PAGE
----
A Mexican boy, speaking at a community tribunal, recounted his gang experience in the country’s Guerrero state, just one example of Mexican youth’s vulnerability to involvement in violent organized crime.
Speaking at a February 1 tribunal in which 54 people accused of involvement in organized crime were tried by community members, a 12-year-old youth spoke about the childhood in which he was trained as an assassin by local gangs in the state capital Chilpancingo, La Jornada reported.
The boy, whose grandmother reportedly turned him over to community police, told an audience of over 1,000 people that he had witnessed these gangs torture and kill their victims, cutting off fingers, toes, limbs, and heads. He said he was initially attracted to the promise of easy money, but after witnessing the gangs’ disturbing tactics, wished to end his involvement.
The extra-judicial tribunal was organized by 69 communities in the “Costa Chica” area of Guerrero, on Mexico’s south Pacific coast, following the arrest of the suspects by the area’s controversial self-defense forces in early January, reported Zocallo Saltillo.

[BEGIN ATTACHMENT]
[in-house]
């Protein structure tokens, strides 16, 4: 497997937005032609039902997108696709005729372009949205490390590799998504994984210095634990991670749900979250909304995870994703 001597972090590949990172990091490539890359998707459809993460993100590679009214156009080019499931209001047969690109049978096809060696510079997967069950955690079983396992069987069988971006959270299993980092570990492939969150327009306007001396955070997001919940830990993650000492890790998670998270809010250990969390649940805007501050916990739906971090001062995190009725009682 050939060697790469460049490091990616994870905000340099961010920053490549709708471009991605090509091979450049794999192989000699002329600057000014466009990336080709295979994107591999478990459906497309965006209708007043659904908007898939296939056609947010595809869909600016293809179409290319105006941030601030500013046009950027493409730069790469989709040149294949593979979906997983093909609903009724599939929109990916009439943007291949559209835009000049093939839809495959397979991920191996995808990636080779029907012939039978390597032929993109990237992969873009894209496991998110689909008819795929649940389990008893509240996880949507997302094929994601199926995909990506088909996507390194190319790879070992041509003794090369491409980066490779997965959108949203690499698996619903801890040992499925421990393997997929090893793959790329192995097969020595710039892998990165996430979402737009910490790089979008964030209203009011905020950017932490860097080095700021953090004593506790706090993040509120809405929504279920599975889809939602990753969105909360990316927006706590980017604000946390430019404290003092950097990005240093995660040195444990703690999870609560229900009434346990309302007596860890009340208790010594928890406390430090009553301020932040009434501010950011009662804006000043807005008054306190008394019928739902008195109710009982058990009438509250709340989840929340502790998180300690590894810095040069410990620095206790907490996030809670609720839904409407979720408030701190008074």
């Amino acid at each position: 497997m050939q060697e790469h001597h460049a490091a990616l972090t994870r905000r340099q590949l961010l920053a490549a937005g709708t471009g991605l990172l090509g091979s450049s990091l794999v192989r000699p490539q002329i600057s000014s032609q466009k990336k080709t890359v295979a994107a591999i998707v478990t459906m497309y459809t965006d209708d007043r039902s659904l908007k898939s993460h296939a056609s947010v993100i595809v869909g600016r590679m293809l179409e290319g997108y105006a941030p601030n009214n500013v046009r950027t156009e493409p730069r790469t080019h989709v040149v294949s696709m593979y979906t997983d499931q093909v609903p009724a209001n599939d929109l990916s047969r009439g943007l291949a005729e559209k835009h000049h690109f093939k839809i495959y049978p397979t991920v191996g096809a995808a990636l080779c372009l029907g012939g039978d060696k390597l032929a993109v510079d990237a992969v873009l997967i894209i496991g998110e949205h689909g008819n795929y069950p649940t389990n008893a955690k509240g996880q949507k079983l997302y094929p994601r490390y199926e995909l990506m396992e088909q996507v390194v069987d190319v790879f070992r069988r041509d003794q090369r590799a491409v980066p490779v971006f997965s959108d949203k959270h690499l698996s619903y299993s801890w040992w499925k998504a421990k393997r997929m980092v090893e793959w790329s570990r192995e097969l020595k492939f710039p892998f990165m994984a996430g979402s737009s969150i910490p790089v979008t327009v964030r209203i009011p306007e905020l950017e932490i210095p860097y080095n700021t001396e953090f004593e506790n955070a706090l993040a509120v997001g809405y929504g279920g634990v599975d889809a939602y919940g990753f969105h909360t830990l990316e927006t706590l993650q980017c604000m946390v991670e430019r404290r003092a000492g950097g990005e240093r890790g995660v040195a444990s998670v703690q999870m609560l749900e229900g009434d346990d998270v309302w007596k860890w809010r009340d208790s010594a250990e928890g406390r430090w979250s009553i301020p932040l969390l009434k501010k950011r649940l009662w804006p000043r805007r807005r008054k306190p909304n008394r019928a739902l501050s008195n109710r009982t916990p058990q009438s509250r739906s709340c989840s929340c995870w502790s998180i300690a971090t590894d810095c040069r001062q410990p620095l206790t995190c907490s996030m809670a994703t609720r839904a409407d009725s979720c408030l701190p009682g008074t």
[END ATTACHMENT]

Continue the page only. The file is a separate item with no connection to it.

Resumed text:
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Mexico’s youth represent a large number of the country’s unemployed and have high levels of involvement in the violence. These so-called “Ni-nis” are often targeted by drug trafficking organizations, who attract them with the allure of incomes substantially higher than the national average.
In a recent study by the think-tank Flacso, a survey of approximately 1,400 youth across eight states – including Guerrero – found that on average 26.3 percent of high school interviewees thought their friends most aspired to be drug traffickers or hired assassins, El Universal reported in mid-January. This was the most common answer among professions including businessmen, police, military, and government officials. Specialists who performed the study attributed the results to the allure of wealth and power that youths associate with drug traffickers, as well as the proximity of gangs in some cities.
Although Guerrero is one of just five Mexican states to have established social programs to tackle youth unemployment, it has also become one of the most violent states in the country. In fall 2012, Guerrero had Mexico’s highest number of organized crime related homicides, reflecting a shift that has seen the conflict move from traditional border regions to other areas of the country, attributed in part to an increase in gangs that have splintered from the country’s big cartels in recent years. Guerrero is the site of conflict between several of these groups.